Some women experience physical symptoms of fear during pregnancy, such as nightmares, heart palpitations, dizziness, shortness of breath, a racing pulse and difficulty concentrating.

These symptoms and ongoing stress during pregnancy can contribute to insomnia, poor eating habits, headaches, high blood pressure and lowered immunity.

Women with very high levels of stress during pregnancy are more likely to schedule medically unnecessary inductions or c-sections as well as experience labour complications, such as premature birth and low birthweight babies.

Should We Be Scared Of Birth?

In a few hundred years we have gone from believing birth is a natural event in a woman’s life to fearing it like an incurable disease.

Women are so frightened by what they have been told or led to believe, they are more likely to accept interventions during labour.

This leads to having the birth experience they feared and expected.

Most likely the next time they give birth, they will have few expectations it can be any different.

Birth Support Reduces Fear

Research shows us women who have continuity of care from known midwives are more likely to have positive and satisfying birth experiences, with fewer interventions.

Having the same midwife or group of midwives during pregnancy and birth gives you the chance to develop trust in the person caring for you. You can discuss your fears and work through how to manage these fears. Your role as the key decision maker is respected and you can feel more in control during labour.

Most women give birth in hospital settings and experience what is known as shared care. Shared care means seeing a different midwife or doctor at each appointment. During labour you arrive at hospital and don’t know the staff who are assigned to care for you.

In countries where women have few choices for care or access obstetric care, interventions are likely to be higher and this helps to further the belief birth is dangerous and medical assistance is a must.

Birth Preparation Removes Fear Of The Unknown

Birth education is often provided through hospitals and tends to focus on what you will be allowed to do and not to do. There is little attention on preparing women for normal birth, rather the information is based on what can go wrong and how it can be ‘fixed’.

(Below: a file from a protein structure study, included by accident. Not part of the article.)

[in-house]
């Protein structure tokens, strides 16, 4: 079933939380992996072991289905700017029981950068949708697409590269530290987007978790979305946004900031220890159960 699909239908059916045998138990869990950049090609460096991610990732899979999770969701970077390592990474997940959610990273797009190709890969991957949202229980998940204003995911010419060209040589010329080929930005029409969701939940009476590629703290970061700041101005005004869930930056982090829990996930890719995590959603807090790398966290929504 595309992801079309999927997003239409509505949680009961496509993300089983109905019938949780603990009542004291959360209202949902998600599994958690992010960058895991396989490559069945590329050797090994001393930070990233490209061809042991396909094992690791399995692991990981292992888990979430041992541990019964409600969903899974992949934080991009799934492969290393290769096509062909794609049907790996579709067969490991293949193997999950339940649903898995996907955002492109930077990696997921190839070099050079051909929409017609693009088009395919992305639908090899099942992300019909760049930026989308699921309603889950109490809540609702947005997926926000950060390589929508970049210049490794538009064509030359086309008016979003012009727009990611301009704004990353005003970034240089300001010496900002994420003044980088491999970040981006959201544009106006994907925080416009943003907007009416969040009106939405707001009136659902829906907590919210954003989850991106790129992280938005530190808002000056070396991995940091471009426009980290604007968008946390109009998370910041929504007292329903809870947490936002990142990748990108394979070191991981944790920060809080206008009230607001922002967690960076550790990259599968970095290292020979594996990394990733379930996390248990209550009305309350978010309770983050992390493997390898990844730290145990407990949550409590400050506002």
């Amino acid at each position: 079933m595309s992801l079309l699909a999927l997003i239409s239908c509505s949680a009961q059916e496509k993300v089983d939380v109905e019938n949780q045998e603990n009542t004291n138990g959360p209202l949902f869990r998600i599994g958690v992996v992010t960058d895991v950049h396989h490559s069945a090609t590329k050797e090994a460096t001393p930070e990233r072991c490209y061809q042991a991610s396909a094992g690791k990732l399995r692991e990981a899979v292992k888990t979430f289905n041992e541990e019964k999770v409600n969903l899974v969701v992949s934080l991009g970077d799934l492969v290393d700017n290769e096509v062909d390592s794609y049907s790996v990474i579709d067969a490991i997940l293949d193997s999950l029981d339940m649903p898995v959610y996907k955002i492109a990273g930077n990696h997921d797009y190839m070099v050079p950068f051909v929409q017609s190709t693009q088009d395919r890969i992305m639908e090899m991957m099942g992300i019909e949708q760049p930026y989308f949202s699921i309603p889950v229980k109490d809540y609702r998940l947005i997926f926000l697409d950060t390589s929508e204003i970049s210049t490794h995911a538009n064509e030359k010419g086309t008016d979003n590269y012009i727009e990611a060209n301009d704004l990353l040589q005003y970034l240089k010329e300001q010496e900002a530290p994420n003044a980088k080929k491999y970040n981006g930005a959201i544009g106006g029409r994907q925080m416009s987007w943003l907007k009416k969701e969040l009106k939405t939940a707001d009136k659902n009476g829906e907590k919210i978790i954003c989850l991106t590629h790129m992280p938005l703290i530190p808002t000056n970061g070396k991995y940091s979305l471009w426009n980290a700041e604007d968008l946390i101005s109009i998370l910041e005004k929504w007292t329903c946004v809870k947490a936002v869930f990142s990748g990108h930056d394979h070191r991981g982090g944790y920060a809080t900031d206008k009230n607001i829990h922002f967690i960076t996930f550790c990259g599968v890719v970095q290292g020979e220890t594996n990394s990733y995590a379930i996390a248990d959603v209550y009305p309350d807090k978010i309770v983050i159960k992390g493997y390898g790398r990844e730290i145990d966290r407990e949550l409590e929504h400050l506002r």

Independent birth classes can help provide women with information about normal birth, and about the risks and benefits of procedures and interventions if they are needed. There is generally a focus on what informed consent is and how this applies to them in a birth setting.

Knowledge is very powerful for helping women to face their fears about birth. It can be daunting to try and imagine how you will feel in a situation if you’ve never experienced it before. But by being aware of the process of birth and how important other factors are, such as choice of birthplace and carer, you can dispel a lot of myths for yourself.

For most women, the excitement of being pregnant is mixed with feelings of fear and anxiety about labour. This is considered a normal part of the experience of birth yet each woman’s anxiety may centre on different aspects. The highly medicalised approach to birth is creating further fears which often lead women to feel extremely anxious about their birth options.

There are a number of ways you can reduce the fear of birth. Be as informed as possible about how to have an undisturbed labour and choose a care provider who supports birth as a normal and natural event.

Recommended Reading: Check out the book, Childbirth Without Fear by Grantly Dick-Read.

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Sam McCulloch Dip CBEd CONTRIBUTOR

Sam McCulloch enjoyed talking so much about birth she decided to become a birth educator and doula, supporting parents in making informed choices about their birth experience. In her spare time she writes novels. She is mother to three beautiful little humans.